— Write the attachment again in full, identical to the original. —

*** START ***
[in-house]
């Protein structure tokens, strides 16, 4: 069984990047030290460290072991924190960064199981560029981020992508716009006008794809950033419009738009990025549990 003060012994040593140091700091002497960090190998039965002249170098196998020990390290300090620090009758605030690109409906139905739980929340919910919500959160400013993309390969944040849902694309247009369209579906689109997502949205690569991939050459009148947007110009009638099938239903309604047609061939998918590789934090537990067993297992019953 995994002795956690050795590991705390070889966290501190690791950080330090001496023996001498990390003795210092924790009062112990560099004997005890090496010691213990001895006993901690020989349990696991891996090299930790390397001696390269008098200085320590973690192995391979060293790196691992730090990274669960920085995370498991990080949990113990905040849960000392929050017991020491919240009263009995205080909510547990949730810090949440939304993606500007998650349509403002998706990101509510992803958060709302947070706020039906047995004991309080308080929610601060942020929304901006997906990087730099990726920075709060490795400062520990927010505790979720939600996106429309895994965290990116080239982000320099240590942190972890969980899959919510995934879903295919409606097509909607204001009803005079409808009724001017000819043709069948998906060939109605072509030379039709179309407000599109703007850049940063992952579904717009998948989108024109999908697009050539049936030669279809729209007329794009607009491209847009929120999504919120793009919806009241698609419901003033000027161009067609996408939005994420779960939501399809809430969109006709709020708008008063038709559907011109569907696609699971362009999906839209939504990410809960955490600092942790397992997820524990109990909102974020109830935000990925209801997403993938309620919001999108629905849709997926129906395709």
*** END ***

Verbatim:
[in-house]
């Protein structure tokens, strides 16, 4: 069984990047030290460290072991924190960064199981560029981020992508716009006008794809950033419009738009990025549990 003060012994040593140091700091002497960090190998039965002249170098196998020990390290300090620090009758605030690109409906139905739980929340919910919500959160400013993309390969944040849902694309247009369209579906689109997502949205690569991939050459009148947007110009009638099938239903309604047609061939998918590789934090537990067993297992019953 995994002795956690050795590991705390070889966290501190690791950080330090001496023996001498990390003795210092924790009062112990560099004997005890090496010691213990001895006993901690020989349990696991891996090299930790390397001696390269008098200085320590973690192995391979060293790196691992730090990274669960920085995370498991990080949990113990905040849960000392929050017991020491919240009263009995205080909510547990949730810090949440939304993606500007998650349509403002998706990101509510992803958060709302947070706020039906047995004991309080308080929610601060942020929304901006997906990087730099990726920075709060490795400062520990927010505790979720939600996106429309895994965290990116080239982000320099240590942190972890969980899959919510995934879903295919409606097509909607204001009803005079409808009724001017000819043709069948998906060939109605072509030379039709179309407000599109703007850049940063992952579904717009998948989108024109999908697009050539049936030669279809729209007329794009607009491209847009929120999504919120793009919806009241698609419901003033000027161009067609996408939005994420779960939501399809809430969109006709709020708008008063038709559907011109569907696609699971362009999906839209939504990410809960955490600092942790397992997820524990109990909102974020109830935000990925209801997403993938309620919001999108629905849709997926129906395709």